He's only 19, yet he ran for 1,300 yards last season. Take that into context for a minute. There are few 19-year-olds capable of running for that many yards.
Then take into account that the person in question ran for that amount of yardage at BYU, a Division I school notorious for producing profific passers and receivers--not prodigious running backs.
Yet Jamaal Williams--who at the tender age of 19 is still a junior in college--seemingly had the world cradled in his arm as he juked tacklers and occasionally steamrolled through them, on his way to the end zone.
Williams made that trip seven times last year, high-stepping into the B, Y, and U painted on LaVell Edwards Stadium turf time and again as he collected accolades and the promise--his own included--of an even brighter season in 2014.
That pursuit of excellence will have to wait for at least one game because BYU officials announced recently that Williams violated the school's honor code.
The word out of multiple media outlets is Williams committed the violation when he made the trip back home to Rialto, Calif. this off-season--as he normally does.
Rialto is a sleepy industrial town of about 90,000 people stuck in the middle of a desert just between the towns of San Bernardino and Fontana, east of Los Angeles.
Pockmarked by ornate Victorian architecture and a handful of small skyscrapers that jut up into the sky, you find that the the town's streets soon collide with Native American tepees and motels from another era--offering a brief respite to travelers making the trip west from either Interstate 80, or in Williams' case, I-15.
Major rail lines intersect Rialto into neighborhoods, some good, some not so good. In any town, that's kind of how it goes. You're either on the right side of the tracks--or the wrong one.
For Williams, well, back in Provo he'd already blown a .12 into a Breathalyzer earlier this year--and was cited for underage drinking--so he already knew he was in deep.
What leads someone to commit the offense again, well, that's anyone's guess. Details of Williams' second incident in Rialto are foggy--specifically because some Utah media and BYU officials do a yeoman's job of covering up certain details for job security and so-called privacy reasons--but Williams did tell Salt Lake Tribune reporter Jay Drew that he took a "subsequent misstep."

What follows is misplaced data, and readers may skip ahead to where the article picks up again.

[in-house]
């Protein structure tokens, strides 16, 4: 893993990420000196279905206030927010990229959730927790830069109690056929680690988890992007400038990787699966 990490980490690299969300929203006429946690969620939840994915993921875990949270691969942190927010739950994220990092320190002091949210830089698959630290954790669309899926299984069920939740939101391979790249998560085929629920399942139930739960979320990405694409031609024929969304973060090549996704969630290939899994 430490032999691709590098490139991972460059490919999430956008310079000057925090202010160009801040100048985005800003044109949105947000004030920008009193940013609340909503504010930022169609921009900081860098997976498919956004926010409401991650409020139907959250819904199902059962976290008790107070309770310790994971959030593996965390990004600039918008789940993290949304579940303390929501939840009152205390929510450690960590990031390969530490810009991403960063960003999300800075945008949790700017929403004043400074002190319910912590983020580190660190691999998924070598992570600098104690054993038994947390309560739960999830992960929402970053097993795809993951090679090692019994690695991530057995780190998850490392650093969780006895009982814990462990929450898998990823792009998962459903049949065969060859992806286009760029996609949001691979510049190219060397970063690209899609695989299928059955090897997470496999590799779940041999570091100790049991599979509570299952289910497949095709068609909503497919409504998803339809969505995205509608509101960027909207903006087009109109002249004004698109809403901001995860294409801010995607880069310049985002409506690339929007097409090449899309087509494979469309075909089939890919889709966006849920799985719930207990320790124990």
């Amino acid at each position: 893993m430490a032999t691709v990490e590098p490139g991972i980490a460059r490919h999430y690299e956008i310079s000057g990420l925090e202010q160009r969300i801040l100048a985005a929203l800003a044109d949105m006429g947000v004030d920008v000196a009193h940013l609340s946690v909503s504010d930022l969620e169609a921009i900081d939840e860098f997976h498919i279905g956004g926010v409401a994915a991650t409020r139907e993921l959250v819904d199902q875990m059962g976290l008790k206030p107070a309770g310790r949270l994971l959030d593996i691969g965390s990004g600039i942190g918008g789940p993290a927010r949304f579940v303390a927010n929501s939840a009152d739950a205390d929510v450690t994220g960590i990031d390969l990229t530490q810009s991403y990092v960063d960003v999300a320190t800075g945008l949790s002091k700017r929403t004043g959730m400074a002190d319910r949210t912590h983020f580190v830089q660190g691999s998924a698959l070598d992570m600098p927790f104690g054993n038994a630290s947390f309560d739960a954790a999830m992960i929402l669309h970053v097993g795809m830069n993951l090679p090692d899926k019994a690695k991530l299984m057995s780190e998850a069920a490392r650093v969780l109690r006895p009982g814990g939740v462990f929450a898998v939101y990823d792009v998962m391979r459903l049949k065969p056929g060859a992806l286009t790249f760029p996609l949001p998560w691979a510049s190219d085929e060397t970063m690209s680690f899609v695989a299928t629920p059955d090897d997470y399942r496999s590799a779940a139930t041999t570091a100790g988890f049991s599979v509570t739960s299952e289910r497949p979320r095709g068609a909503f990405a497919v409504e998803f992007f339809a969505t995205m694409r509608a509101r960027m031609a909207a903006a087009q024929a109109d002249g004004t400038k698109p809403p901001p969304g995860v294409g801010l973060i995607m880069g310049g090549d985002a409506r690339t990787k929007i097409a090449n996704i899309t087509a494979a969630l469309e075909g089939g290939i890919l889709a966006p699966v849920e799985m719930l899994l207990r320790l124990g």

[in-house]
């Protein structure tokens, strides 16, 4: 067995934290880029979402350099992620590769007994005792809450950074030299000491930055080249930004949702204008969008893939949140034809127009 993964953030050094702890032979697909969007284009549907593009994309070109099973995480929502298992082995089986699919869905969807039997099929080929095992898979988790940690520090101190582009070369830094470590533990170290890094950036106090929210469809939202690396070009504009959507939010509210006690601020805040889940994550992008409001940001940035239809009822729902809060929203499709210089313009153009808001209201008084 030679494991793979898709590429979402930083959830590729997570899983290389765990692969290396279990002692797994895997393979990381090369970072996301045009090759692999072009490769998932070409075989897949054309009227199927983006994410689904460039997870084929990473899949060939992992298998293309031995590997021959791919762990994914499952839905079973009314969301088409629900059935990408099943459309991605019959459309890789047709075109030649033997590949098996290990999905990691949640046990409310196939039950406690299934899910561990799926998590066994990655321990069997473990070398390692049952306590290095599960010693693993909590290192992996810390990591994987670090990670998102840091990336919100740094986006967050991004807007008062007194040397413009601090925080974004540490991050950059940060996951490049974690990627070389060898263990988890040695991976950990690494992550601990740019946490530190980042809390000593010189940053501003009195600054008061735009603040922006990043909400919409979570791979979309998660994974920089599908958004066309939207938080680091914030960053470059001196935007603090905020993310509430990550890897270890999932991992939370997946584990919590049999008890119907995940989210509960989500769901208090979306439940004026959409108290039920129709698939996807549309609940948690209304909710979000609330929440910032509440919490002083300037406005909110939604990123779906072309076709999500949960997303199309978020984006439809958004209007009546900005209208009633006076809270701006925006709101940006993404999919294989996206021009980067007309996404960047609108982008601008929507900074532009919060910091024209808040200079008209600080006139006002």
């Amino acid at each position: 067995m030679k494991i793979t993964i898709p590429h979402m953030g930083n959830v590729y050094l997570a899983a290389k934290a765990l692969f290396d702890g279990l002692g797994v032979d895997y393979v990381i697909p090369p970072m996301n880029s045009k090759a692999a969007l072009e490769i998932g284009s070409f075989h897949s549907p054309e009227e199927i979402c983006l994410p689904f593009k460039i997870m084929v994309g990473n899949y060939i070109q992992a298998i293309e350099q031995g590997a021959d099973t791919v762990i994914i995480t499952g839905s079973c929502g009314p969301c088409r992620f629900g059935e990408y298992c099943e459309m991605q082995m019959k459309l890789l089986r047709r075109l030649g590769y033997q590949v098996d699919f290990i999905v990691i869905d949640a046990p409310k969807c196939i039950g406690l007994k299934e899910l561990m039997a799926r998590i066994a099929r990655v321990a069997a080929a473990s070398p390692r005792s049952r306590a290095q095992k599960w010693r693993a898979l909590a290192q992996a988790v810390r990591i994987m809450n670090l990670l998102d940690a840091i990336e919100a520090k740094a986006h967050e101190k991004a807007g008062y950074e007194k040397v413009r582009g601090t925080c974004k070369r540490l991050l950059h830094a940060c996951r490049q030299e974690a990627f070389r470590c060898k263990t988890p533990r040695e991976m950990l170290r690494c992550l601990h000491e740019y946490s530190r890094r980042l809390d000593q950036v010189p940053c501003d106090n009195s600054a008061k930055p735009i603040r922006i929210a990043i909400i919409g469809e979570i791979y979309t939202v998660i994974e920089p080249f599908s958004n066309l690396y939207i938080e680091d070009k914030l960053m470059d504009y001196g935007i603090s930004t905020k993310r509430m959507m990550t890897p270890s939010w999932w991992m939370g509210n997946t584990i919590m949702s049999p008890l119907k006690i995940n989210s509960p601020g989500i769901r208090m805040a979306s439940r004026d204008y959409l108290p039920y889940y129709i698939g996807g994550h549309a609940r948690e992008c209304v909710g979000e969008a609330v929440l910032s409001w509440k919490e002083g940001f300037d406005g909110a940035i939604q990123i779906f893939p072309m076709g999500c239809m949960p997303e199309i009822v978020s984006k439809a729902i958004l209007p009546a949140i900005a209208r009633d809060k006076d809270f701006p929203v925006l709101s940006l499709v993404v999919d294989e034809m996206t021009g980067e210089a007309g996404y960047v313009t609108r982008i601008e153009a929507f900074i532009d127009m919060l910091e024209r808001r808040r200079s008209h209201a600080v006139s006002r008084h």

Williams misstep led to BYU suspending him for one game, the season opener at UConn. Looking at Williams' Twitter page, the first image you see under a profile of the BYU running back--already an anomaly playing at a Mormon-owned private institution--is one of a shirtless young black man, his chest adorned in angelic wings tattooed across most of his upper body.
You see that and you realize the demon Williams is running from, and what he's trying to do at this point to save himself from himself. He's recently taken up roller skating at Classic Skating--thanks in part to a free pass someone gave him.
Then he'll watch Netflix, do his school and football homework and dabble in other less dangerous things to steer clear of the other moments in time waiting to inspire him to tattoo more messages along the parts of his body not already covered in tats.
That Williams knows he may have a drinking problem is a positive--but the battle he's fighting is far from over, sadly. According to the Centers for Disease Control, binge drinking--what Williams engaged in--accounts for over 90 percent of all underage drinking. Nobody knows how many times Williams has binge drank--but it probably hasn't happened on just two occasions.
As a BYU fan, you probably realize that just as soon as you look at Williams' Twitter page, or the articles about his suspension--or even the fact that he blew a .12 that fateful night, that just as soon as Williams finds the daylight he craves in the end zone, the gaps in which he found places to run may soon close in around him at BYU.
With such a bright future ahead for Williams, the notion that he might have to leave BYU due to a drinking problem is probably a frightening one for Cougar Nation--and for Williams. That fear of the unknown, well, it's tattooed right now, along Williams broad but still youthful, chest. A warning of sorts was also issued from Williams' Twitter page:
"I was born to make mistakes, not to fake perfection."